Montmartre Paris France Probably more attracted by the modest price of the rents than by its picturesque mount, Montmartre very quickly became the rendez-vous of artists. Painters, sculptors, writers and poets were among the first to settle here. Among the most famous, were Augustus Renoir, Gérard of Nerval, Utrillo, Cézanne, Toulouse-Lautrec and Picasso. It was the era of the “washhouse” or true camaraderie. Times when one and all – penniless — traveled the streets of Montmartre in quest of a served dinner in exchange for a picture or a poem. Late at night all would meet again at the “Lapin Agile” where they knew that the owner, the old Frédé, and his wife Berthe, would not let them leave with empty stomachs. They ate, drank, sang, laughed, and often fought, as the wine flowed. Then they would dance ’till the wee hours at the “Moulin de la Galette”. Little mattered…… the atmosphere of Montmartre was created, a mood of frank fellowship, where all “stuck together” while awaiting better days.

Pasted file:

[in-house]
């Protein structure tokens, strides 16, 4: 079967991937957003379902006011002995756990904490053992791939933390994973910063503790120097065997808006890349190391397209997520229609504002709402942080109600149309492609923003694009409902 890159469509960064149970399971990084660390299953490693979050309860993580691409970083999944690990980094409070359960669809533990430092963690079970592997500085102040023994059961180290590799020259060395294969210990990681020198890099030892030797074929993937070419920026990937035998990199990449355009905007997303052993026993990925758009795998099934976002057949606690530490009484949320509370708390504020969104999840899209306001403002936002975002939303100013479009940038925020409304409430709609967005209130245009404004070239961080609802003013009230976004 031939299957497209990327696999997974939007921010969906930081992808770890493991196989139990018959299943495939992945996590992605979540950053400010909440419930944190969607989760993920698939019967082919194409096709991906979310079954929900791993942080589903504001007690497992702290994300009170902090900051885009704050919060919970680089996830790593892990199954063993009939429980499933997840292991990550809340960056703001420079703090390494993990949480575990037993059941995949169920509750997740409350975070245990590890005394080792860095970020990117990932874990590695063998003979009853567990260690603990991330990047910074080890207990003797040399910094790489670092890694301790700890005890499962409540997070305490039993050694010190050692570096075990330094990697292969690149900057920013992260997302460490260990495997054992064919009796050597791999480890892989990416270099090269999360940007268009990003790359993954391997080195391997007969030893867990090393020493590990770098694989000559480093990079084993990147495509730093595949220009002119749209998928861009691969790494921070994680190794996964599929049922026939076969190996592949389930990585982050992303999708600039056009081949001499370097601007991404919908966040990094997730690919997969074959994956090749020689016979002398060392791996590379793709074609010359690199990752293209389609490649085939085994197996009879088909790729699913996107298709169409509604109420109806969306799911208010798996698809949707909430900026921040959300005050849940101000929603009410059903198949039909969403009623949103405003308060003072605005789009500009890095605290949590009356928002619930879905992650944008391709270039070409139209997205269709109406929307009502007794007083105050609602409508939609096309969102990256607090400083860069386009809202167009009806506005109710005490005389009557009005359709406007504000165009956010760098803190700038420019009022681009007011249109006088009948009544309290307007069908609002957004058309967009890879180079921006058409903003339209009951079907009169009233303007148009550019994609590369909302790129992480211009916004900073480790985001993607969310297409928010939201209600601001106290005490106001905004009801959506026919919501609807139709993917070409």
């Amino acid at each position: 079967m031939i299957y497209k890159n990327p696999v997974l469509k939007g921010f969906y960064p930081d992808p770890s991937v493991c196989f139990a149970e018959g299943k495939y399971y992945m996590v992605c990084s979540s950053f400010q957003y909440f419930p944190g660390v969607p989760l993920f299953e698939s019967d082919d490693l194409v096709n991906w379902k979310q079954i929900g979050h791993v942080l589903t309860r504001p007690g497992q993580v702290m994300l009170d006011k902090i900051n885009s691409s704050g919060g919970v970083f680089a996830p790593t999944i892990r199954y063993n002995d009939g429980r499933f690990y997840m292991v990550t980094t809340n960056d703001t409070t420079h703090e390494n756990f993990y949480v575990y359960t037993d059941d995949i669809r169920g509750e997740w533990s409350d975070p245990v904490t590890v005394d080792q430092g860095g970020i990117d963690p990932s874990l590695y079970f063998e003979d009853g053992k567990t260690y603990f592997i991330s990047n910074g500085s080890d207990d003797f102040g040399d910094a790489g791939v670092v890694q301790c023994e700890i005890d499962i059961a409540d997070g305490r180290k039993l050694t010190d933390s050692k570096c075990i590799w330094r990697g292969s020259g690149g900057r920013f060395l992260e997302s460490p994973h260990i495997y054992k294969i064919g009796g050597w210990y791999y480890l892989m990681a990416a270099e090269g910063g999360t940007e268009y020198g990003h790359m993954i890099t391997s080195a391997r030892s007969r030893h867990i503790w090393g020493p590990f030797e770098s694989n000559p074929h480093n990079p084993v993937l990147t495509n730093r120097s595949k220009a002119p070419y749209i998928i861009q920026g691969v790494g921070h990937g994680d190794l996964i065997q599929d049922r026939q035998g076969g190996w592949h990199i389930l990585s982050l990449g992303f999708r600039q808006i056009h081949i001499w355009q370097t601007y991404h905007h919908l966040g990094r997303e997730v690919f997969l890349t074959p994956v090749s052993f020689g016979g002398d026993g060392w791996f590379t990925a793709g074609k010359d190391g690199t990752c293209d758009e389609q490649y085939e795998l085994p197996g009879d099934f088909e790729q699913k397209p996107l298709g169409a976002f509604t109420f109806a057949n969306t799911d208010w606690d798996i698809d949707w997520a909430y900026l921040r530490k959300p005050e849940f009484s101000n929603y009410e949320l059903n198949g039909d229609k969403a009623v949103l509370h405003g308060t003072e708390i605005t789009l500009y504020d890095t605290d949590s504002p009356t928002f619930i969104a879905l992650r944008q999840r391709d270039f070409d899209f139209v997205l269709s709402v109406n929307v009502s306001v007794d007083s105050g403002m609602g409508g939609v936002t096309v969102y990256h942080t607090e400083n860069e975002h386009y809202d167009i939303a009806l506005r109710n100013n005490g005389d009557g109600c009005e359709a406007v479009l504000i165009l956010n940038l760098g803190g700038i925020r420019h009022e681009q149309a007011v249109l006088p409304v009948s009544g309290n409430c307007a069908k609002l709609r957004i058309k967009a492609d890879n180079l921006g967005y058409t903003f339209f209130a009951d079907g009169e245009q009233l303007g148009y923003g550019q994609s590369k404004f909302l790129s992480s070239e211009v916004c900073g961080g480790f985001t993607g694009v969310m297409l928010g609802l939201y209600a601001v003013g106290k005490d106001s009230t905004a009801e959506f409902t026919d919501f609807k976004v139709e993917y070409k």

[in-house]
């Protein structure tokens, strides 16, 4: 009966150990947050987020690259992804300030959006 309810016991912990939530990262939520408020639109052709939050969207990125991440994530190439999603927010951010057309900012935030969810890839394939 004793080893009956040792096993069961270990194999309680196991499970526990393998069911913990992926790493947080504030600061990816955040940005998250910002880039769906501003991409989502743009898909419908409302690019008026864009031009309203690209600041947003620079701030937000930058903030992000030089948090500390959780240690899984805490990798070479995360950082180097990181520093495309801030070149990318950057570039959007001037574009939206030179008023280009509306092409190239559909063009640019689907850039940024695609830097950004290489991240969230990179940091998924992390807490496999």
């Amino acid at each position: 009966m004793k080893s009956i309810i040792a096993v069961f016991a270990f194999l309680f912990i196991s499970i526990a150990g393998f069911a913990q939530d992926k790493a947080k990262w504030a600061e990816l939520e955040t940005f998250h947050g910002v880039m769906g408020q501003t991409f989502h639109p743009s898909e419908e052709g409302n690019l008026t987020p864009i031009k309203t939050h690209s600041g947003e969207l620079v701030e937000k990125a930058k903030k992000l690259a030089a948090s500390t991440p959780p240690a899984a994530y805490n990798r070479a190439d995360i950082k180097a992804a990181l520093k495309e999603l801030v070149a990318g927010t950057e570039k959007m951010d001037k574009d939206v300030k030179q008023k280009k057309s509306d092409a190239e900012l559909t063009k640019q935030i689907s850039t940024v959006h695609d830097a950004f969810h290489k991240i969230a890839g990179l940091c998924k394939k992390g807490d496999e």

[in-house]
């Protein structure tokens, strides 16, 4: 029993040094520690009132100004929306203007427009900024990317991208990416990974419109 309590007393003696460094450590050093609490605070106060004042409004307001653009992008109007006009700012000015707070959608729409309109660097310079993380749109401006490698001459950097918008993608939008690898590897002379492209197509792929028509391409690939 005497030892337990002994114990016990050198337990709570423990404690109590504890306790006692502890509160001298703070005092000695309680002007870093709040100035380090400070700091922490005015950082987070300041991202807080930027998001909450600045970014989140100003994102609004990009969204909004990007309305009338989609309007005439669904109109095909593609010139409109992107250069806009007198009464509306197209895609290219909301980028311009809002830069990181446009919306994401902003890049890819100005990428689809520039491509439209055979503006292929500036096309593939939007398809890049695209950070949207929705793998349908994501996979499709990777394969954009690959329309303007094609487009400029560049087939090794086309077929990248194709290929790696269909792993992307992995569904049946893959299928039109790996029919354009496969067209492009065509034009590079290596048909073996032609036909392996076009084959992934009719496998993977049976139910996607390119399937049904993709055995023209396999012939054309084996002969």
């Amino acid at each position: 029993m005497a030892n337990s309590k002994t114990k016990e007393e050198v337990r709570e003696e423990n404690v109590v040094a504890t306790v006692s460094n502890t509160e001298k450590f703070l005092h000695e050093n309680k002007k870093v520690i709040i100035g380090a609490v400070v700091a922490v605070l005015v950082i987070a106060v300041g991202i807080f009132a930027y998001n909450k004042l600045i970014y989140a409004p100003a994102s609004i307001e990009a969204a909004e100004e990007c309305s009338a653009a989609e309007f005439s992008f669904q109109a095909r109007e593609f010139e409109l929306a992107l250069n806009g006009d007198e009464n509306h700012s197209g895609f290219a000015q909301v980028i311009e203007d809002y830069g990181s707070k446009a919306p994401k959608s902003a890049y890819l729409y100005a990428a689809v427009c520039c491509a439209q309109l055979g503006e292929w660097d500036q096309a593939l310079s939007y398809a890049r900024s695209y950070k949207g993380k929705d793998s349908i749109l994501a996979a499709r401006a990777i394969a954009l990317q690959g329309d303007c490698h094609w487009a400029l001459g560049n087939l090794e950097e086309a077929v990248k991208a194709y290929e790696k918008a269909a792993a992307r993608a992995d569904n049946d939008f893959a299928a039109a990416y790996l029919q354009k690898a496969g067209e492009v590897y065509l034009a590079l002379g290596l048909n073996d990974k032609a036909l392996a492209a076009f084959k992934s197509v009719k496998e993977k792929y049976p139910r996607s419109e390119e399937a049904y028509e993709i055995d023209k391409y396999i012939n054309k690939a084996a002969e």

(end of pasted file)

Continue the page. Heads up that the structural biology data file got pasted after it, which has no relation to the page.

Even if today’s Montmartre has become popular with tourists, it has not lost its charm of long ago. When one strolls along its slopes, one always rediscovers with the same pleasure its bohemian atmosphere. You can still have a meal at the “Moulin de la Galette” (Lepic Street), or return to the corner of Saint Vincent and Saules Street, to the “Lapin Agile” where the cartoonist André Gill drew the sign — a rabbit jumping from a saucepan, thus giving the restaurant its name. After having climbed the numerous steps to the summit of the mount, it is very pleasant to discover one of the most beautiful viewpoints of Paris, to stroll Places du Tertre or in the small adjacent streets, such as the beautiful Junot Avenue a little lower, and to discover the secret charm of the Victorian Villa Léandre. You may even come upon one of these poets or painters that will propose his creations. And why not descend to the foot of the mount and push open the door to the Moulin Rouge? Ah! We must save that for another day…
Montmartre Paris France